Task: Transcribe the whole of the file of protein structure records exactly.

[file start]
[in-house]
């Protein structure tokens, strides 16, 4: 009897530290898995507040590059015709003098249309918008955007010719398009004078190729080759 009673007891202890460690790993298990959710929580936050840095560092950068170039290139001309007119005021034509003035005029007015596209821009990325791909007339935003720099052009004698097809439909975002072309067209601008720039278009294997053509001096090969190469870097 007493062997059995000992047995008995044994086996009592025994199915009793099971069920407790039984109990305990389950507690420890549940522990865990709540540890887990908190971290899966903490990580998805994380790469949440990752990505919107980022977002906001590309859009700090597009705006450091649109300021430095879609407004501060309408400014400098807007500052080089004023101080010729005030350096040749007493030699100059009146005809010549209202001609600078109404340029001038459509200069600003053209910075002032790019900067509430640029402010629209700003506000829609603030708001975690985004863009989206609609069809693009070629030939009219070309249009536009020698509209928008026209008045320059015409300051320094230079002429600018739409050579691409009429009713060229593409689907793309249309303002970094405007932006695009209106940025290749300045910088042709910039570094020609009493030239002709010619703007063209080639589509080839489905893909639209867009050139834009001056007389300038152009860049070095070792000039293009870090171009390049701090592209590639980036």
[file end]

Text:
[in-house]
């Protein structure tokens, strides 16, 4: 009897530290898995507040590059015709003098249309918008955007010719398009004078190729080759 009673007891202890460690790993298990959710929580936050840095560092950068170039290139001309007119005021034509003035005029007015596209821009990325791909007339935003720099052009004698097809439909975002072309067209601008720039278009294997053509001096090969190469870097 007493062997059995000992047995008995044994086996009592025994199915009793099971069920407790039984109990305990389950507690420890549940522990865990709540540890887990908190971290899966903490990580998805994380790469949440990752990505919107980022977002906001590309859009700090597009705006450091649109300021430095879609407004501060309408400014400098807007500052080089004023101080010729005030350096040749007493030699100059009146005809010549209202001609600078109404340029001038459509200069600003053209910075002032790019900067509430640029402010629209700003506000829609603030708001975690985004863009989206609609069809693009070629030939009219070309249009536009020698509209928008026209008045320059015409300051320094230079002429600018739409050579691409009429009713060229593409689907793309249309303002970094405007932006695009209106940025290749300045910088042709910039570094020609009493030239002709010619703007063209080639589509080839489905893909639209867009050139834009001056007389300038152009860049070095070792000039293009870090171009390049701090592209590639980036």